We have an unhealthy obsession with posture, and the physical therapy, medical, and health and fitness worlds are mostly to blame.
Well, maybe our mothers are mostly to blame. After all, they’re the ones that first scolded us for slouching and reminded us to sit up straight. Though, their reasoning was probably less about preventing pain and spinal degeneration and more about just not looking like a lazy slob.
But, it was those brow-beaten children who grew up into physical therapists and doctors that took the idea of “bad posture” and theorized it into the cause of all manner of maladies, mostly those involving the spine such as back pain, neck pain, disc herniations, degenerative disc disease, etc. The thing is, these ideas were all just logical leaps–albeit biologically plausible ones–that medical practitioners used to explain why someone ended up with spine pain. Nowadays the idea is so entrenched in our collective understanding of musculoskeletal pain that it just seems like a given.
But it’s not a given.
Well done studies conducted throughout the years repeatedly show that posture has a poor correlation with neck and back pain. But these are tiny voices yelling out in the hurricane of misinformation that is repeated by countless doctors, PTs, trainers, fitness magazines, health gurus, and the like.
The latest bugaboo of the posture police is “Text Neck,” the belief that people looking down at their phones for long periods is the cause of neck pain.
It seems plausible. Your neck is bent forward at an extreme position for hours a day, your muscles are straining, your ligaments are tense, yadda yadda yadda. Surely, that leads to pain. But consider the fact that there are an estimated 6.5 billion smartphone users in the world. That’s 80% of the world population. Neck pain is a fairly common complaint as far as medical conditions go, but it’s nowhere close to 80%. It’s more like 2.7% of the population in a given year.1 If looking down were so dangerous we would expect to see a lot more people with neck pain.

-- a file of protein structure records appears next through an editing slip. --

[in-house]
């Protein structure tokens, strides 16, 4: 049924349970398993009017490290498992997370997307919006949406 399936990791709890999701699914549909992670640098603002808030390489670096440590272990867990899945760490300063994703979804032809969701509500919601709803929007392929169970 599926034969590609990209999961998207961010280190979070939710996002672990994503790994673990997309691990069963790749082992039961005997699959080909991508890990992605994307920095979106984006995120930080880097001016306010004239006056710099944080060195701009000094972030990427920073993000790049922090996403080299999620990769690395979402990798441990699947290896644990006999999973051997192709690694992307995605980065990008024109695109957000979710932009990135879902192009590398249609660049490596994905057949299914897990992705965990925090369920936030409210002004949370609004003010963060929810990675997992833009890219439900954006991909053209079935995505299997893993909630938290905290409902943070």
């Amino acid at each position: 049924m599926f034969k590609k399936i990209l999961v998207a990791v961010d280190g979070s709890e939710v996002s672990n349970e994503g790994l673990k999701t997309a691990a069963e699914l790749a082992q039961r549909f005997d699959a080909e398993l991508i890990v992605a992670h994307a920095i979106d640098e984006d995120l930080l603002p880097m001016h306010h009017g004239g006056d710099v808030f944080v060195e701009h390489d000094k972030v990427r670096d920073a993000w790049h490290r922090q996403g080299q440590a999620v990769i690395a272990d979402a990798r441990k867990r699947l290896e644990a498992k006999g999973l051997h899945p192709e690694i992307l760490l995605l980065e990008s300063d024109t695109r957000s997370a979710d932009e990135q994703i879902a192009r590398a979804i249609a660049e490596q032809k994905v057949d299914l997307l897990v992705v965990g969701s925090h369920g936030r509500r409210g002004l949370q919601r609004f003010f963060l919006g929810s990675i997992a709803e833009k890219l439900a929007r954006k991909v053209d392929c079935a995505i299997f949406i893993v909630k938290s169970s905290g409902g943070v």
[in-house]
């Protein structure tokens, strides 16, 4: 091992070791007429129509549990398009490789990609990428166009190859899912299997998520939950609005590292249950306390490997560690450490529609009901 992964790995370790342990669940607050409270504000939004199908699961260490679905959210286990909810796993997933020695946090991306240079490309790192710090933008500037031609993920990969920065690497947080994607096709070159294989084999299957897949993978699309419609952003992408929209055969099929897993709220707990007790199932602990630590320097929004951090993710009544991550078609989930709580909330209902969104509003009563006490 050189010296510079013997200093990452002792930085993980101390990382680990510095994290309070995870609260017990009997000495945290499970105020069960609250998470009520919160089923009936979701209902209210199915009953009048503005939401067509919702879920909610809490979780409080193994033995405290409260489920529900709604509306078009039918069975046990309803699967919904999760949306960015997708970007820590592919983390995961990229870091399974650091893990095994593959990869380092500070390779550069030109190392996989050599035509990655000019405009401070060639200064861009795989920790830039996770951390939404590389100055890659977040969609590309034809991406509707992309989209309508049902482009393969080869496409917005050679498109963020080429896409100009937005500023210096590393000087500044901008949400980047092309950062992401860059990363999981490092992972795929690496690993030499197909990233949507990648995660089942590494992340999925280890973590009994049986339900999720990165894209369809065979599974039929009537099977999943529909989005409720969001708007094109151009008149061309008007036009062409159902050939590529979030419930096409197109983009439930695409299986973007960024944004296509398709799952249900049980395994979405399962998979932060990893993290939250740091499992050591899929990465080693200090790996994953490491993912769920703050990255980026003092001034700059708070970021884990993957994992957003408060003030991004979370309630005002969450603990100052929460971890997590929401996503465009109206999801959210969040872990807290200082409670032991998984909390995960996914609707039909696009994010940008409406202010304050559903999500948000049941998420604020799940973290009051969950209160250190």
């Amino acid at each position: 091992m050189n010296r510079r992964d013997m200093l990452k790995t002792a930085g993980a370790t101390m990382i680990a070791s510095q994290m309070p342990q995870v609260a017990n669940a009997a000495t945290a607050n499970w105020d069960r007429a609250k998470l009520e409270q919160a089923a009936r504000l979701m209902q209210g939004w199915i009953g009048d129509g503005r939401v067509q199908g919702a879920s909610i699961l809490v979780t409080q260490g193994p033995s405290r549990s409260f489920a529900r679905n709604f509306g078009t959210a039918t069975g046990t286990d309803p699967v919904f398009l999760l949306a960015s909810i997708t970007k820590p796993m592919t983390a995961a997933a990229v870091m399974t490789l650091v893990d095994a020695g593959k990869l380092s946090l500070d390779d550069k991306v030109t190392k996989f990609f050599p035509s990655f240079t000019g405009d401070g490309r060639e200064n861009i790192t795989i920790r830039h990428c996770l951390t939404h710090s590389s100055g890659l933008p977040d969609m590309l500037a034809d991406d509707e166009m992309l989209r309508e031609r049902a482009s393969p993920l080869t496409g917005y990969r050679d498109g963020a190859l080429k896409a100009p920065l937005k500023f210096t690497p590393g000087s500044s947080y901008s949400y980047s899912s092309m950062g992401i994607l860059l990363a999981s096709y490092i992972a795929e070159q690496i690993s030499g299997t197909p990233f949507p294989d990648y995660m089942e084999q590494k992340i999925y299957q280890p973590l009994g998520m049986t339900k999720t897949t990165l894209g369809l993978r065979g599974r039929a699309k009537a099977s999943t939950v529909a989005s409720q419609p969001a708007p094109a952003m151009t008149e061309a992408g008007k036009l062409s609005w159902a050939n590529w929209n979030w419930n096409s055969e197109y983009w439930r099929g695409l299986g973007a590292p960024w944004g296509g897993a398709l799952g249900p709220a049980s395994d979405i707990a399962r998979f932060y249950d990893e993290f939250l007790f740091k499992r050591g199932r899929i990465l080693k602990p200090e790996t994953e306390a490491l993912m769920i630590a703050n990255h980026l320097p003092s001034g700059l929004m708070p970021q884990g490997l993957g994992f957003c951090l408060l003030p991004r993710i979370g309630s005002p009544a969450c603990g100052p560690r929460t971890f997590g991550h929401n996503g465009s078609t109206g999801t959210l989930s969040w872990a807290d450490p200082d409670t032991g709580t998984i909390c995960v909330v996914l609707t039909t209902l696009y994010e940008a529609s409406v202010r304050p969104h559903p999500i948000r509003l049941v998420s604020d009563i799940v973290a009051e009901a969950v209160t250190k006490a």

Moreover, looking down is not a new thing we all started doing when we got smartphones. Humans have been doing this since they started working with tools and continuing with the creation of books and the advent of newspapers. It wasn’t a problem then and it’s not a problem now.
A 2007 study looked at neck curvature, which is often assessed by x-ray in people with neck pain, to see if there was a correlation between curve and neck pain. It is commonly assumed that a straightening of the neck’s natural curvature is a problem that should be corrected with special exercise in order to fix neck pain. The study found that there was no correlation between straight necks or curved necks and pain.2
Another study categorized 686 17-year-olds into 4 neck posture subgroups and followed them for 5 years to see who got neck pain. No neck posture was related to neck pain in males. In females, upright posture was associated with the onset of persistent neck pain whereas a slumped posture actually decreased the chances of getting neck pain!3 How’s that for a nail in the coffin?
And for “text neck,” specifically? A study of 150 18-21-year-olds found no correlation between neck posture while texting and intensity or frequency of neck pain.4
So looking down while using a phone doesn’t lead to neck pain.
But…that doesn’t mean that using your smartphone for hours when you already have a sore or painful neck won’t make your neck hurt. In that case, you’re putting a bit of strain on an already sensitive structure. That can hurt and it’s worth modifying your posture and habits to decrease that strain and let your neck feel better. That’s not the same as texting causing neck pain.
If neck pain isn’t a problem for you, don’t fret about your smartphone use damaging your neck. If you are having neck pain or you’re prone to it, maybe consider limiting your time on your phone (or book or newspaper) or holding it up higher so you don’t have to look so far down. It’s as simple as that.
If you’re having neck pain and are looking for help give us a call at 221-989-4678, or you can click here to inquire.
3. Richards KV, Beales DJ, Smith AL, O’Sullivan PB, Straker LM. Is Neck Posture Subgroup in Late Adolescence a Risk Factor for Persistent Neck Pain in Young Adults? A Prospective Study. Phys Ther. 2021;101(3):pzab007. doi:10.1093/ptj/pzab007
4. Damasceno GM, Ferreira AS, Nogueira LAC, Reis FJJ, Andrade ICS, Meziat-Filho N. Text neck and neck pain in 18-21-year-old young adults. Eur Spine J. 2018;27(6):1249-1254. doi:10.1007/s00586-017-5444-5